A breathing technique similar to that which allows Russian cosmonauts to survive a long time in outer space is being used to help asthma sufferers in Australia and New Zealand.
An Australian study has shown that the breathing exercises are successful, allowing asthma patients to reduce medication by 90 per cent and significantly improve their symptoms.
The Buteyko technique was developed in the Soviet Union in the 1950’s. The technique, used to treat asthma, emphysema, and some other illnesses, has been an integral part of the Russian health svstem since 1981 but unheard of in the West until the end of the decade.
Introduced to Australia in 1990, doctors are said to be surprised that breathing exercises can achieve results that medication often cannot.
Russell Stark, one of only two trained Buteyko practitioners teaching the technique in New Zealand, said more than 700 New Zealanders were now using the breathing technique for asthma control. The technique has been available here only in the last six months.
Mr Stark and his son both suffered from asthma. Before learning the Buteyko technique at the age of 14, his son’s asthma condition was chronic. On high levels of medication (Ventolin inhaler and steroids), he was unable to cycle even 200m and completed his homework while connected to a nebuliser.
Now 17, he is able to run, competes in athletics, and is “full of confidence”.
The technique teaches hypoventilation exercises. The natural reaction to an asthma attack is to try to breath more, but with the Buteyko technique patients learn to breath less. Through breathing less, patients “saturate” their bodies with carbon dioxide. This lessens muscle constriction, and slows down breathing to a more normal rate.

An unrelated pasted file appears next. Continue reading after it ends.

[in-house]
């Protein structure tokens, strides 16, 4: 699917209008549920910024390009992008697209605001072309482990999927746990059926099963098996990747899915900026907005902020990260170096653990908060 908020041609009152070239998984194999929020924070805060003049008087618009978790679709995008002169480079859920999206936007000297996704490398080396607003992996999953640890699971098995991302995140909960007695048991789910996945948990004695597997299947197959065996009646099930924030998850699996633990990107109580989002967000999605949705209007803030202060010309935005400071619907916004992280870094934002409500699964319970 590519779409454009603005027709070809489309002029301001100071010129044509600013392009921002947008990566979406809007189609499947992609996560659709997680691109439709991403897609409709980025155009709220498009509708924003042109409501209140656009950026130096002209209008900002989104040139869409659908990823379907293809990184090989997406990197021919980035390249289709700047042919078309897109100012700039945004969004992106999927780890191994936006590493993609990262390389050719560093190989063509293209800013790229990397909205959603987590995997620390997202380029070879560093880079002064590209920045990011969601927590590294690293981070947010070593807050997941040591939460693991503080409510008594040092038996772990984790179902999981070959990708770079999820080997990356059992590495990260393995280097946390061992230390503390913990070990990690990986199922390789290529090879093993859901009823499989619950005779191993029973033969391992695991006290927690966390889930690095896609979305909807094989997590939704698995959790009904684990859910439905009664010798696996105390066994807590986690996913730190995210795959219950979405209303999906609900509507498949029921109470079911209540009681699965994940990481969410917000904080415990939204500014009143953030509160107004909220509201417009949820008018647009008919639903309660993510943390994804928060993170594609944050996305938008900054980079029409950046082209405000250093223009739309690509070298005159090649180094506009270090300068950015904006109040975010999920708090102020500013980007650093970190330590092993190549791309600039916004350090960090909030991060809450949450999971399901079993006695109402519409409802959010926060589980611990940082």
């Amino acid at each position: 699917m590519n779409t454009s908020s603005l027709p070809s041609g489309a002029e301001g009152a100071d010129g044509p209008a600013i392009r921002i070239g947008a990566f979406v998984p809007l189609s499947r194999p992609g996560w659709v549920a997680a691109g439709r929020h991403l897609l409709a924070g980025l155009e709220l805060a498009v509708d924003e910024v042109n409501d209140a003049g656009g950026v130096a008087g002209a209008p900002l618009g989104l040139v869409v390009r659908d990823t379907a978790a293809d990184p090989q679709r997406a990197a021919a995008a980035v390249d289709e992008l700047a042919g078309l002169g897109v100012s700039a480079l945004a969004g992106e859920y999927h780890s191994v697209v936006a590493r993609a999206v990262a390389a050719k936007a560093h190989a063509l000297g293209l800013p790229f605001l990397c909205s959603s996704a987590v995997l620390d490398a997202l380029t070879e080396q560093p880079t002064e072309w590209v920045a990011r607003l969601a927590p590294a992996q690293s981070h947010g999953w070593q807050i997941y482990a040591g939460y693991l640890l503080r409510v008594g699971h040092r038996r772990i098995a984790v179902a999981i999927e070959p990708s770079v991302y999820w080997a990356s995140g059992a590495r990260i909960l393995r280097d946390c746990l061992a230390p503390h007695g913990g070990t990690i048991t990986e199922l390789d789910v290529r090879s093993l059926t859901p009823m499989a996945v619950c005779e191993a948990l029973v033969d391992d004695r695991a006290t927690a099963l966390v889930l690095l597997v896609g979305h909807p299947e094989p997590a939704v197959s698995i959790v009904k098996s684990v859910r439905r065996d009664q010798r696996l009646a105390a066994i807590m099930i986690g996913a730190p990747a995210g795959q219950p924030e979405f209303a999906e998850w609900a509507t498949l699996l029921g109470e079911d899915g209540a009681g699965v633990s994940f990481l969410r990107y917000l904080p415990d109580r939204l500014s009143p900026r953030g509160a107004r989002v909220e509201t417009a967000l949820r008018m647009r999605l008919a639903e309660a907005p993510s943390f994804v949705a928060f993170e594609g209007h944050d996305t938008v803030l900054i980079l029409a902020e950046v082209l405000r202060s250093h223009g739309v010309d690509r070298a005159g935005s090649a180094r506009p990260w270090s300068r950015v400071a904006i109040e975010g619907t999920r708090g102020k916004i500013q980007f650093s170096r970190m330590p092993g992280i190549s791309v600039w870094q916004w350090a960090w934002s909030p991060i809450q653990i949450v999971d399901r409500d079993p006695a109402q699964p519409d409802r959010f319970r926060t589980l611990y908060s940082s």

Patients using the method learn how to overcome an attack, and by regularly using the exercises can learn to prevent attacks from occurring.
Mr Stark said patients using the technique were never told to stop taking prescribed medications. “We ask people to stay on their preventative medications but to try (the Buteyko technique) before using their relief medication when they have an attack,” he said. “If they find it doesn’t work, then they take their medication.”
Usually the technique worked, and once patients found it worked for them, it was suggested they talk to their doctor about coming off preventative medicines.
About one in four people in New Zealand had respiratory problems, he said. More than 100,000 people were on medication for asthma or breathing related problems.
People using the Butevko technique for asthma had reported “tremendous improvements” in their quality of life, he said. They slept better, felt less tired, and more relaxed did not have to worry about medication, allergies disappeared and they were less prone to infection.
“Within a week their pulse-rate dropped about 20 points. It is difficult for conventional medicine to accept that such good results can be had from something that is just a breathing technique.”
Health professionals had been slow to pick up on the success of the technique but asthma patients who had used it were living proof that it worked, he said.